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When preparing reports for their board of directors, risk managers need to carefully weigh the use of qualitative and quantitative risk assessments, according to an analysis the Risk & Insurance Management Society Inc. released Tuesday.
Based on a survey of 119 RIMS members as well as existing research, the report, “Risk Reports and Perceptions,” finds that the greater quantification of risks is not always desirable if it comes at the expense of qualitative assessments.
“Many risk management methods suggest the need to quantify risk information to create comparable information across risks and allow for comparisons to risk appetites,” according to the report. “However, if quantification causes managers to question the underlying information and creates potential uncertainty for board members, then quantification may not necessarily aid the risk management process.”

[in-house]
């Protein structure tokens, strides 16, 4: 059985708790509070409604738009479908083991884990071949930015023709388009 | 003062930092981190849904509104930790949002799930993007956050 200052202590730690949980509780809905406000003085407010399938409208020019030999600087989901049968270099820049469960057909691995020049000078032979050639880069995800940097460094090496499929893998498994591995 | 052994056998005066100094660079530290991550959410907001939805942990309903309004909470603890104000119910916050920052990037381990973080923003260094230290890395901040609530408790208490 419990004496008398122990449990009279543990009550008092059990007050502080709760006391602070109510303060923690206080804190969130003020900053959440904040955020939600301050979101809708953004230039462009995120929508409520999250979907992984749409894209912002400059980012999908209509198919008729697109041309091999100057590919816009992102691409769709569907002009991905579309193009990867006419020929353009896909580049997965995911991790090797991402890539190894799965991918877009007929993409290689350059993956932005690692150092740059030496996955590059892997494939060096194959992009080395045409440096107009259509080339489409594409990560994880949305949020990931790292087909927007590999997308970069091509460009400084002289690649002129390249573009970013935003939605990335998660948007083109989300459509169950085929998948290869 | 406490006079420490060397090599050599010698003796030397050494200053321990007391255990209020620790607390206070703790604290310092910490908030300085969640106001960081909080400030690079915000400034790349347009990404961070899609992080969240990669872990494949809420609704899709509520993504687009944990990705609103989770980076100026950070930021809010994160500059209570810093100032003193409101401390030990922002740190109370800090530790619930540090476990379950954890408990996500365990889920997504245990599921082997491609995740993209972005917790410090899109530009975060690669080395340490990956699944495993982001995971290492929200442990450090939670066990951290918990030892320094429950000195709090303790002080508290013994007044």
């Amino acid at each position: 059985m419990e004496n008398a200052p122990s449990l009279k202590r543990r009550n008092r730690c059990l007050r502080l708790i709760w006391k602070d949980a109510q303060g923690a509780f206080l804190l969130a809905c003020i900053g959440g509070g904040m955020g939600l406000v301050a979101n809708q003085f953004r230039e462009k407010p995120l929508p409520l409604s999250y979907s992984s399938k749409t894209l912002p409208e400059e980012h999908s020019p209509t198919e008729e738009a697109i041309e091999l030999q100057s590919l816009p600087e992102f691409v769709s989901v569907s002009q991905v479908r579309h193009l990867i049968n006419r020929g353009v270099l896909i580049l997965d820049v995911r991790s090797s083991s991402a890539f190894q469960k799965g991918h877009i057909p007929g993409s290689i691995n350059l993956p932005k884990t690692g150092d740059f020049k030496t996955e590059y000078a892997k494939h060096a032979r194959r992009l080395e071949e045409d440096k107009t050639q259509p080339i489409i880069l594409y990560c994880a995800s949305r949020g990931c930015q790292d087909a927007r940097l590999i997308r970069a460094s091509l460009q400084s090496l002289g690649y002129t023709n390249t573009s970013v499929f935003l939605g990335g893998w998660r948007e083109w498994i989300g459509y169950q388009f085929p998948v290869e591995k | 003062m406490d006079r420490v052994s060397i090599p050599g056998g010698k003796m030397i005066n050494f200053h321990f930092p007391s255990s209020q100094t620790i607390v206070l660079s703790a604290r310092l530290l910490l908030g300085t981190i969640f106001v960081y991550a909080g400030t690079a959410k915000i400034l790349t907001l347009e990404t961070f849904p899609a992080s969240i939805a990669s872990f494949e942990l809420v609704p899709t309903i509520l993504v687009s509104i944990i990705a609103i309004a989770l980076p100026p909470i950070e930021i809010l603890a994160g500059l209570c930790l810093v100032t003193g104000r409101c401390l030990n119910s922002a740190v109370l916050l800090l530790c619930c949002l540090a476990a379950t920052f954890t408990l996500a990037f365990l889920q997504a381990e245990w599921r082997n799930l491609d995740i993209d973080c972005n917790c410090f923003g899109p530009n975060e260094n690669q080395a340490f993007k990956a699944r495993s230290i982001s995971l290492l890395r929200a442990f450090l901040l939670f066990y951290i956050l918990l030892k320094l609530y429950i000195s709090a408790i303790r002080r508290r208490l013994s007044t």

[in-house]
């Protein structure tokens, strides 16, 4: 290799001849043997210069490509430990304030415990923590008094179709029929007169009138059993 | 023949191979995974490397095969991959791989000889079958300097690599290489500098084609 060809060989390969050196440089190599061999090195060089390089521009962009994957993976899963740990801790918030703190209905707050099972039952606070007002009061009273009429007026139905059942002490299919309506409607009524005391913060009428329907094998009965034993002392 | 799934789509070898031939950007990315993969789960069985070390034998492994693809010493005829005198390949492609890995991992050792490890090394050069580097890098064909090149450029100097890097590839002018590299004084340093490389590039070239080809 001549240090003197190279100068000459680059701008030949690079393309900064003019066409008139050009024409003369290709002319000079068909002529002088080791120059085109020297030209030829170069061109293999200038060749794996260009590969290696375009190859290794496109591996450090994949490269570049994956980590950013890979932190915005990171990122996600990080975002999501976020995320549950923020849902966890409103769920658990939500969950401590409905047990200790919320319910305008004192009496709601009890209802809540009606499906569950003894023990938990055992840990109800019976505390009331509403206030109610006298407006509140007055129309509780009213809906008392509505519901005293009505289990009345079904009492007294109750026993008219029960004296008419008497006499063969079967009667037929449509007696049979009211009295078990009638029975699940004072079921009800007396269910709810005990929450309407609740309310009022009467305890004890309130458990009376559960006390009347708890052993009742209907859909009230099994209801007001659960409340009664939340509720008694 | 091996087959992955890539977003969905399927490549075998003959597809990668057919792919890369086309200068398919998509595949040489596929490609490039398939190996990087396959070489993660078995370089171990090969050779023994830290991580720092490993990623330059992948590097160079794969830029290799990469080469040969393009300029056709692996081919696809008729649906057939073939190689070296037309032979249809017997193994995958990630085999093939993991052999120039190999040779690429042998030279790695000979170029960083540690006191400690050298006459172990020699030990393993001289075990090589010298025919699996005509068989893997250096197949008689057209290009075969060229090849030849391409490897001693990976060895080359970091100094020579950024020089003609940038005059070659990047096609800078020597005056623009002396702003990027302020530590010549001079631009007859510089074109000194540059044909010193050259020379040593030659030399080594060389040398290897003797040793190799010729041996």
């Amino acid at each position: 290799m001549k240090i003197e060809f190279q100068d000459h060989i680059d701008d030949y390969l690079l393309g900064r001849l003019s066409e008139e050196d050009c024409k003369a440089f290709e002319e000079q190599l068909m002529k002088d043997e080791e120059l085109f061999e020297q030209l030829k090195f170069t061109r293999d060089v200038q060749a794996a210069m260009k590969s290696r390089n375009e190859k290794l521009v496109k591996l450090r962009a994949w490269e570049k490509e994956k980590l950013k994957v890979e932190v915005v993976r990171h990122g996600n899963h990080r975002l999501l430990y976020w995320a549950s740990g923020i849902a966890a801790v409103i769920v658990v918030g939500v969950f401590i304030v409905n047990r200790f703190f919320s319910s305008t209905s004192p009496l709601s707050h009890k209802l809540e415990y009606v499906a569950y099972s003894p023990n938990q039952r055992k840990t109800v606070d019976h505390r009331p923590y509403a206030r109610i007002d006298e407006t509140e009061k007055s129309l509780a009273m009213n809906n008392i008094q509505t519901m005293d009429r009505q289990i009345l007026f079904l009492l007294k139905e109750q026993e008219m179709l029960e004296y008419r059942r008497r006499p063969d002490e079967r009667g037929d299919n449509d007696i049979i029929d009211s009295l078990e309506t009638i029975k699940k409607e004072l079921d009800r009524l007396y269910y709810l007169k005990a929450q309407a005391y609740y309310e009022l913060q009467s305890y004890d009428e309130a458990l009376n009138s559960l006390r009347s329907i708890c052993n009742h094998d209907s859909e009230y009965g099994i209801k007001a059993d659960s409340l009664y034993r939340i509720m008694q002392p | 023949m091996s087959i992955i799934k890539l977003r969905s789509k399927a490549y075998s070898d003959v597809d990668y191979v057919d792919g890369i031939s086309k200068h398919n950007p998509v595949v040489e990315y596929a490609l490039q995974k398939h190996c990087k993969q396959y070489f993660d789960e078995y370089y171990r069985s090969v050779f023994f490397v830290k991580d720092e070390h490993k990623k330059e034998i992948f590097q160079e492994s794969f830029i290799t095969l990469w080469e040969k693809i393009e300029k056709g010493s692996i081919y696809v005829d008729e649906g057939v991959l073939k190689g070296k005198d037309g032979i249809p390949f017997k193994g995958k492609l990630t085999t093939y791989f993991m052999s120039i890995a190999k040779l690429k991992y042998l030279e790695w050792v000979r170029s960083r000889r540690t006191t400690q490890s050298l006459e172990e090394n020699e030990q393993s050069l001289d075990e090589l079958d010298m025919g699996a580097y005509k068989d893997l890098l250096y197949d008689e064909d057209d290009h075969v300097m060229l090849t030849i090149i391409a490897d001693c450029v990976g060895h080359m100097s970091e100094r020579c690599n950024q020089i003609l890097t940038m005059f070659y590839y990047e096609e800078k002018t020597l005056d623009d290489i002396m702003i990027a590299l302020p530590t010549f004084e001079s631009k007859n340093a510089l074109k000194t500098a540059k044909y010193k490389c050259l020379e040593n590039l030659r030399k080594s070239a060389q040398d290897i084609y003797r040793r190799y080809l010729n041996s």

Ultimately, the decision of whether to stress qualitative and quantitative metrics regarding a risk will depend on the type of risk and the availability of data, the report finds.
“For risks that are well-understood and impact risk areas such as operations where data and models for calculating likelihood and impact are well-defined, specific point estimates may be appropriate,” according to the report. “When considering strategic risks that do not have a specific calculation model and underlying data is more subjective, the use of qualitative report formats may assist in communicating the potential issues to the board.”
Three professors at the Farmer School of Business at Miami University authored the report, which requires registration. They are Dale Stoel, associate professor of accountancy; Brian Ballou, Ernst & Young professor of accountancy and co-director of the Center for Business Excellence; and Dan Heitger, Deloitte professor of accountancy and co-director at the Center for Business Excellence.